posted by pullayup at 7:26 PM on February 27, 2012


The ideas I have won't measure in absolute units, but should be good for sorting out relative amounts:

1. Get some paper or cloth that is of consistent density, and measure the diameter of the "stain" after it quits spreading.

2. Get some fine wicks. Fiberglass comes to mind. Separate out a known constant quantity of strands and measure the length of how much it wicks up.

IANAS
posted by markhu at 7:29 PM on February 27, 2012


My immediate reaction would be to measure mass, or dilute the liquid, etc., as everyone else has suggested. But, trying to think of a way to answer the question as posed: if you assume that there's a reasonably smooth, but unknown, relationship between the diameter of a drop viewed through a microscope and the cube of its volume, you could make a large number of sets of drops of various known average volumes, measure them, and work out that relationship. I assume it'll change a lot based on the liquid's surface tension and density, so, um… control for that I guess?
posted by hattifattener at 7:32 PM on February 27, 2012


Bear in mind here that 0.1uL is an unbearably tiny amount of liquid. It is a small enough amount that things that you would not normally worry about, like a little smear left behind on a weigh paper, or the amount that evaporates while you're trying to weigh it, or the tolerance/technique limits of even specialized scientific equipment become big deals. There aren't actually a lot of good ways to measure such a small amount of liquid, we are talking nearly microscopic quantities here. It can be done but if dilution is not a viable technique and the smallest pipetter in the lab is a 10uL pipetter and your measurement must be precise then I submit that the best thing to do would be to go down the hall to a different lab with a 2uL pipetter and ask if you can borrow it. I very much doubt you'd be refused.
posted by Scientist at 7:44 PM on February 27, 2012


Oh, or perhaps you could increase the volume of your total reaction to a size where the smallest amounts of liquid that you needed to move were within the tolerances of your equipment. May not be an option (again, hard to tell without knowing what exactly you're trying to do here) but then again it may be. Would it be OK to make the reaction 10x the size you need and then throw out 9/10ths of it, for instance?
posted by Scientist at 7:47 PM on February 27, 2012


I am really hoping that the OP comes back and tells us what he's trying to do that requires him to pipette 0.1uL of liquid. Not that it's an unreasonable thing to need to do, I'm just curious what he's up to!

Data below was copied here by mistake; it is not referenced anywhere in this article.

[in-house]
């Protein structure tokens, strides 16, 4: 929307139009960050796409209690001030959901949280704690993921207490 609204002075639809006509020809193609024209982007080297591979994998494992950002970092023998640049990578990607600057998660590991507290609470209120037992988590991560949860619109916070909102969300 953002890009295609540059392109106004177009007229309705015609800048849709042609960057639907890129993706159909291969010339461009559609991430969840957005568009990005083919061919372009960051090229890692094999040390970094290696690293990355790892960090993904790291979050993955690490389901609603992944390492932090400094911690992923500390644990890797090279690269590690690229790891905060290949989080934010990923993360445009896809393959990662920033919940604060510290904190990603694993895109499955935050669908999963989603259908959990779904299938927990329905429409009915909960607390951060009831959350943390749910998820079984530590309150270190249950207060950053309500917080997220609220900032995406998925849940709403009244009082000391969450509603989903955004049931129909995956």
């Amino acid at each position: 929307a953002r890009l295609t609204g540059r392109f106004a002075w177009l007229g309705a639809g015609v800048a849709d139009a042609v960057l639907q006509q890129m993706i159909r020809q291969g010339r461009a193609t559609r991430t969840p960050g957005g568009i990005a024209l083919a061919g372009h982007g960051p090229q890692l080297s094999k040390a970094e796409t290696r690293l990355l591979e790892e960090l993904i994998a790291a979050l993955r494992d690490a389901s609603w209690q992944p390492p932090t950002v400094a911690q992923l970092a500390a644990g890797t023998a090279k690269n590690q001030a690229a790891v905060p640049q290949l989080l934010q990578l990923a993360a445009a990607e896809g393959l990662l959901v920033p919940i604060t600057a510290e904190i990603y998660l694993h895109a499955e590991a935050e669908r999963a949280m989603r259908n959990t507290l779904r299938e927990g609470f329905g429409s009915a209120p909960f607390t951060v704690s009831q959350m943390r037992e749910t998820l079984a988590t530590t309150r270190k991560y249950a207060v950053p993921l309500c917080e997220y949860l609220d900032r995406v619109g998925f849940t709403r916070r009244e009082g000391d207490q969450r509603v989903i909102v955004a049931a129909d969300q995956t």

posted by Scientist at 7:49 PM on February 27, 2012


What everyone else said about these being unworkably small volumes. If you have a balance that's sensitive enough to weigh 0.1 µl (which weighs 0.1 mg, or 100 µg), you will see the weight decrease steadily as the water evaporates.

However, you might be able to get an estimate of the volume of the droplets with a microscope and a hemocytometer. Put your droplet onto the grid, put the coverslip on and count how many squares the liquid occupies. This will give you the volume, approximately, since the chamber has a defined volume. Not terribly accurate, but maybe good enough.

Check your results using droplets of known size (go borrow a 2 µl pipettor from another lab). Hemocytometers run about $50 but they're the kind of thing that many biology labs have lying around, if you can't afford to buy one.
posted by Quietgal at 8:37 PM on February 27, 2012 [1 favorite]


I tried placing the droplets on a wax surface and measuring diameter with a micrometer, but there's no way I know of to calculate volume with this diameter since the droplets aren't spheres when resting on a surface. I think I would need a contact angle goniometer to begin to analyze the geometry.

It's possible to do this analytically. There are instruments which can do this, if it's really important to you, usually used for interfacial tension and contact angle measurements. Drop shape analyzers run in the 60 to 100k range, but most university mechanical engineering departments will have one or two. This really isn't what you want to do though.

I guess I can try placing the drops in oil and calculating the area that way but in reality I've tried different types of oil and the drops don't stay in a nice easy shape.

Again, that's drop shape analysis. Not easy.

Weighing at that level is really prone to balance uncertainty. Normal four decimal lab balances are calibrated only with uncertainties in the 0.1 to 0.3 µg range. That's really not good enough for you. To accurately do this needs a five decimal balance or better, and those are uncommon.

Is there any reason you can't buy a microlitre syringe? Hamilton makes low-volume syringes which can dispense down to 0.5 µL full scale. They cost about $100 each. A 20% fill would be plenty to ensure at least Class B accuracy. Syringes that small are fragile, but I've used a similar one now for four or five years manually without damaging it.